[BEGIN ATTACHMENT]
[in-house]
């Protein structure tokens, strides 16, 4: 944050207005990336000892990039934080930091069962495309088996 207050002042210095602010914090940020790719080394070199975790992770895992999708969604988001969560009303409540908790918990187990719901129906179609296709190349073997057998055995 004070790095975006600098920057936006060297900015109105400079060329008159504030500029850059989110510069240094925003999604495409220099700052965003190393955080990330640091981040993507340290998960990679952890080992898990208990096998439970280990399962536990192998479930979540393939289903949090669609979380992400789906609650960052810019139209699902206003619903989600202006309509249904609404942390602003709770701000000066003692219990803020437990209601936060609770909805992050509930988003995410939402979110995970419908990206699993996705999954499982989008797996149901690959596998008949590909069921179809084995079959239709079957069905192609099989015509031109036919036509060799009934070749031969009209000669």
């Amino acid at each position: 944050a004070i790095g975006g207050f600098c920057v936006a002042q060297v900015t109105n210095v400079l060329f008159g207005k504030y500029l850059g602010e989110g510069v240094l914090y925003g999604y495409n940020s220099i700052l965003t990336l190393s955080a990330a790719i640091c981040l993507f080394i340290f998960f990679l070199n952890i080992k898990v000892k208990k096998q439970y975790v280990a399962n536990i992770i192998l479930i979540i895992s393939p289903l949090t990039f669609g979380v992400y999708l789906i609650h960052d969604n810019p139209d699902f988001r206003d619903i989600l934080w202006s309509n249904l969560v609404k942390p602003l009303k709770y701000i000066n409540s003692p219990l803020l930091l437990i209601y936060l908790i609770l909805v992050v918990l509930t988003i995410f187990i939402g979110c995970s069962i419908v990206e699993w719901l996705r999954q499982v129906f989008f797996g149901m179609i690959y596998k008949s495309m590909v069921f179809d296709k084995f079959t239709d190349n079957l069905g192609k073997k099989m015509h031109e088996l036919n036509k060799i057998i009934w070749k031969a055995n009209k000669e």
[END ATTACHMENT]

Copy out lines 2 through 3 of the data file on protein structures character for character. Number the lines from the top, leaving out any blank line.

């Protein structure tokens, strides 16, 4: 944050207005990336000892990039934080930091069962495309088996 207050002042210095602010914090940020790719080394070199975790992770895992999708969604988001969560009303409540908790918990187990719901129906179609296709190349073997057998055995 004070790095975006600098920057936006060297900015109105400079060329008159504030500029850059989110510069240094925003999604495409220099700052965003190393955080990330640091981040993507340290998960990679952890080992898990208990096998439970280990399962536990192998479930979540393939289903949090669609979380992400789906609650960052810019139209699902206003619903989600202006309509249904609404942390602003709770701000000066003692219990803020437990209601936060609770909805992050509930988003995410939402979110995970419908990206699993996705999954499982989008797996149901690959596998008949590909069921179809084995079959239709079957069905192609099989015509031109036919036509060799009934070749031969009209000669």
């Amino acid at each position: 944050a004070i790095g975006g207050f600098c920057v936006a002042q060297v900015t109105n210095v400079l060329f008159g207005k504030y500029l850059g602010e989110g510069v240094l914090y925003g999604y495409n940020s220099i700052l965003t990336l190393s955080a990330a790719i640091c981040l993507f080394i340290f998960f990679l070199n952890i080992k898990v000892k208990k096998q439970y975790v280990a399962n536990i992770i192998l479930i979540i895992s393939p289903l949090t990039f669609g979380v992400y999708l789906i609650h960052d969604n810019p139209d699902f988001r206003d619903i989600l934080w202006s309509n249904l969560v609404k942390p602003l009303k709770y701000i000066n409540s003692p219990l803020l930091l437990i209601y936060l908790i609770l909805v992050v918990l509930t988003i995410f187990i939402g979110c995970s069962i419908v990206e699993w719901l996705r999954q499982v129906f989008f797996g149901m179609i690959y596998k008949s495309m590909v069921f179809d296709k084995f079959t239709d190349n079957l069905g192609k073997k099989m015509h031109e088996l036919n036509k060799i057998i009934w070749k031969a055995n009209k000669e």